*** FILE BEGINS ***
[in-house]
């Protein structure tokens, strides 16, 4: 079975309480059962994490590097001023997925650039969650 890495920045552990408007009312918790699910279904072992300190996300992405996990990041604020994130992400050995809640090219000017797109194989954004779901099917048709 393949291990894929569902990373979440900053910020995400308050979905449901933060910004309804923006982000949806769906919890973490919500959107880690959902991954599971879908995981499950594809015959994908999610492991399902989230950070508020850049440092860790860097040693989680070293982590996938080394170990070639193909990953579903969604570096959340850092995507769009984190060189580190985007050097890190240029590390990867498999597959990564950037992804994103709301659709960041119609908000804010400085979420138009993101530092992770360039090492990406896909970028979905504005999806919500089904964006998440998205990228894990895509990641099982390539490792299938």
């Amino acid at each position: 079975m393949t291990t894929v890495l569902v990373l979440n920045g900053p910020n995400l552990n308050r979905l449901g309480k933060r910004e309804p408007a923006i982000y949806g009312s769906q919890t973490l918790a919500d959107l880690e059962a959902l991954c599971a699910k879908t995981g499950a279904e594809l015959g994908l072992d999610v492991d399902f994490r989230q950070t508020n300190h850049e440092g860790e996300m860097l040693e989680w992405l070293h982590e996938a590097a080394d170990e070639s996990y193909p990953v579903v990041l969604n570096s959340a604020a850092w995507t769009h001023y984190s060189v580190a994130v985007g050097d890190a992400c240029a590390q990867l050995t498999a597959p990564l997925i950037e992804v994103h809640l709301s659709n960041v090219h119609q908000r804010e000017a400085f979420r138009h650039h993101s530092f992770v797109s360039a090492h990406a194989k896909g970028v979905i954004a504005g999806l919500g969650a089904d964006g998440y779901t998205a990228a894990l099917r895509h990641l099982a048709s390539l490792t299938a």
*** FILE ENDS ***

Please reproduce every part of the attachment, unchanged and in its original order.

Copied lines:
[in-house]
């Protein structure tokens, strides 16, 4: 079975309480059962994490590097001023997925650039969650 890495920045552990408007009312918790699910279904072992300190996300992405996990990041604020994130992400050995809640090219000017797109194989954004779901099917048709 393949291990894929569902990373979440900053910020995400308050979905449901933060910004309804923006982000949806769906919890973490919500959107880690959902991954599971879908995981499950594809015959994908999610492991399902989230950070508020850049440092860790860097040693989680070293982590996938080394170990070639193909990953579903969604570096959340850092995507769009984190060189580190985007050097890190240029590390990867498999597959990564950037992804994103709301659709960041119609908000804010400085979420138009993101530092992770360039090492990406896909970028979905504005999806919500089904964006998440998205990228894990895509990641099982390539490792299938």
């Amino acid at each position: 079975m393949t291990t894929v890495l569902v990373l979440n920045g900053p910020n995400l552990n308050r979905l449901g309480k933060r910004e309804p408007a923006i982000y949806g009312s769906q919890t973490l918790a919500d959107l880690e059962a959902l991954c599971a699910k879908t995981g499950a279904e594809l015959g994908l072992d999610v492991d399902f994490r989230q950070t508020n300190h850049e440092g860790e996300m860097l040693e989680w992405l070293h982590e996938a590097a080394d170990e070639s996990y193909p990953v579903v990041l969604n570096s959340a604020a850092w995507t769009h001023y984190s060189v580190a994130v985007g050097d890190a992400c240029a590390q990867l050995t498999a597959p990564l997925i950037e992804v994103h809640l709301s659709n960041v090219h119609q908000r804010e000017a400085f979420r138009h650039h993101s530092f992770v797109s360039a090492h990406a194989k896909g970028v979905i954004a504005g999806l919500g969650a089904d964006g998440y779901t998205a990228a894990l099917r895509h990641l099982a048709s390539l490792t299938a």